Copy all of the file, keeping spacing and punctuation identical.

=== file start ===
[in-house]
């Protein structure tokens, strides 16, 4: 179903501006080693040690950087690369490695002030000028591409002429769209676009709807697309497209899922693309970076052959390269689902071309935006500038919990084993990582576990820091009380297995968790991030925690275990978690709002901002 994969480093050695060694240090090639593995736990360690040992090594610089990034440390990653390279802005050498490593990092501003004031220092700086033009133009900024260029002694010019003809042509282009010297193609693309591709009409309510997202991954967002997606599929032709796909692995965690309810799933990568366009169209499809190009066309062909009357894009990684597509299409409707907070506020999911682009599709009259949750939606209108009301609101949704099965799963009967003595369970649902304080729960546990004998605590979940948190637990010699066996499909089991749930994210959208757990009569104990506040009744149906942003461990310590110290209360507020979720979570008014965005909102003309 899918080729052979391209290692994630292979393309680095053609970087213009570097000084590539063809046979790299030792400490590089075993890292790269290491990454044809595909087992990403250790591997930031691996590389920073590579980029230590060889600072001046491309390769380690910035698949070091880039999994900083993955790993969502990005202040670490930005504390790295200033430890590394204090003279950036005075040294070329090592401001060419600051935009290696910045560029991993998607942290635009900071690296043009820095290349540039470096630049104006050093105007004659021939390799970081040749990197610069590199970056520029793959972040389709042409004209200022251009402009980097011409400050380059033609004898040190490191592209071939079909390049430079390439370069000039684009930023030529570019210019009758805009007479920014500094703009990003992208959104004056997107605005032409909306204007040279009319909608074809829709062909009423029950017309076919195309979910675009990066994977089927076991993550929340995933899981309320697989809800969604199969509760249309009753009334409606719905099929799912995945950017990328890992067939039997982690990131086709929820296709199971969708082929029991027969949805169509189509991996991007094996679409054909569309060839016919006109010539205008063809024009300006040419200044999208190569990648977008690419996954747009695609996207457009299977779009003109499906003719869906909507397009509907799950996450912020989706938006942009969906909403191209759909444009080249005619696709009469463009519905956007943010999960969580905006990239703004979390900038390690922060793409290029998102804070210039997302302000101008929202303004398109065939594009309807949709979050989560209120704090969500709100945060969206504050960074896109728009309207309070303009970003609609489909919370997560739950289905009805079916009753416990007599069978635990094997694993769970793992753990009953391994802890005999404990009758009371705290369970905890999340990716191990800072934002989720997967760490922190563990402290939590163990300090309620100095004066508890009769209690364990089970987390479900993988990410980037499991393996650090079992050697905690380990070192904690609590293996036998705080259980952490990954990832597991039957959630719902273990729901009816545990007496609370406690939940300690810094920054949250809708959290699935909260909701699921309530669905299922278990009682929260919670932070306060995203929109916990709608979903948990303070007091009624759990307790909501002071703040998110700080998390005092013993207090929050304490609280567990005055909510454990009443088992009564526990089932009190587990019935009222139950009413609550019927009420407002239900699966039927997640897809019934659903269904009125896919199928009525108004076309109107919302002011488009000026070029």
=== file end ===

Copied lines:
[in-house]
């Protein structure tokens, strides 16, 4: 179903501006080693040690950087690369490695002030000028591409002429769209676009709807697309497209899922693309970076052959390269689902071309935006500038919990084993990582576990820091009380297995968790991030925690275990978690709002901002 994969480093050695060694240090090639593995736990360690040992090594610089990034440390990653390279802005050498490593990092501003004031220092700086033009133009900024260029002694010019003809042509282009010297193609693309591709009409309510997202991954967002997606599929032709796909692995965690309810799933990568366009169209499809190009066309062909009357894009990684597509299409409707907070506020999911682009599709009259949750939606209108009301609101949704099965799963009967003595369970649902304080729960546990004998605590979940948190637990010699066996499909089991749930994210959208757990009569104990506040009744149906942003461990310590110290209360507020979720979570008014965005909102003309 899918080729052979391209290692994630292979393309680095053609970087213009570097000084590539063809046979790299030792400490590089075993890292790269290491990454044809595909087992990403250790591997930031691996590389920073590579980029230590060889600072001046491309390769380690910035698949070091880039999994900083993955790993969502990005202040670490930005504390790295200033430890590394204090003279950036005075040294070329090592401001060419600051935009290696910045560029991993998607942290635009900071690296043009820095290349540039470096630049104006050093105007004659021939390799970081040749990197610069590199970056520029793959972040389709042409004209200022251009402009980097011409400050380059033609004898040190490191592209071939079909390049430079390439370069000039684009930023030529570019210019009758805009007479920014500094703009990003992208959104004056997107605005032409909306204007040279009319909608074809829709062909009423029950017309076919195309979910675009990066994977089927076991993550929340995933899981309320697989809800969604199969509760249309009753009334409606719905099929799912995945950017990328890992067939039997982690990131086709929820296709199971969708082929029991027969949805169509189509991996991007094996679409054909569309060839016919006109010539205008063809024009300006040419200044999208190569990648977008690419996954747009695609996207457009299977779009003109499906003719869906909507397009509907799950996450912020989706938006942009969906909403191209759909444009080249005619696709009469463009519905956007943010999960969580905006990239703004979390900038390690922060793409290029998102804070210039997302302000101008929202303004398109065939594009309807949709979050989560209120704090969500709100945060969206504050960074896109728009309207309070303009970003609609489909919370997560739950289905009805079916009753416990007599069978635990094997694993769970793992753990009953391994802890005999404990009758009371705290369970905890999340990716191990800072934002989720997967760490922190563990402290939590163990300090309620100095004066508890009769209690364990089970987390479900993988990410980037499991393996650090079992050697905690380990070192904690609590293996036998705080259980952490990954990832597991039957959630719902273990729901009816545990007496609370406690939940300690810094920054949250809708959290699935909260909701699921309530669905299922278990009682929260919670932070306060995203929109916990709608979903948990303070007091009624759990307790909501002071703040998110700080998390005092013993207090929050304490609280567990005055909510454990009443088992009564526990089932009190587990019935009222139950009413609550019927009420407002239900699966039927997640897809019934659903269904009125896919199928009525108004076309109107919302002011488009000026070029």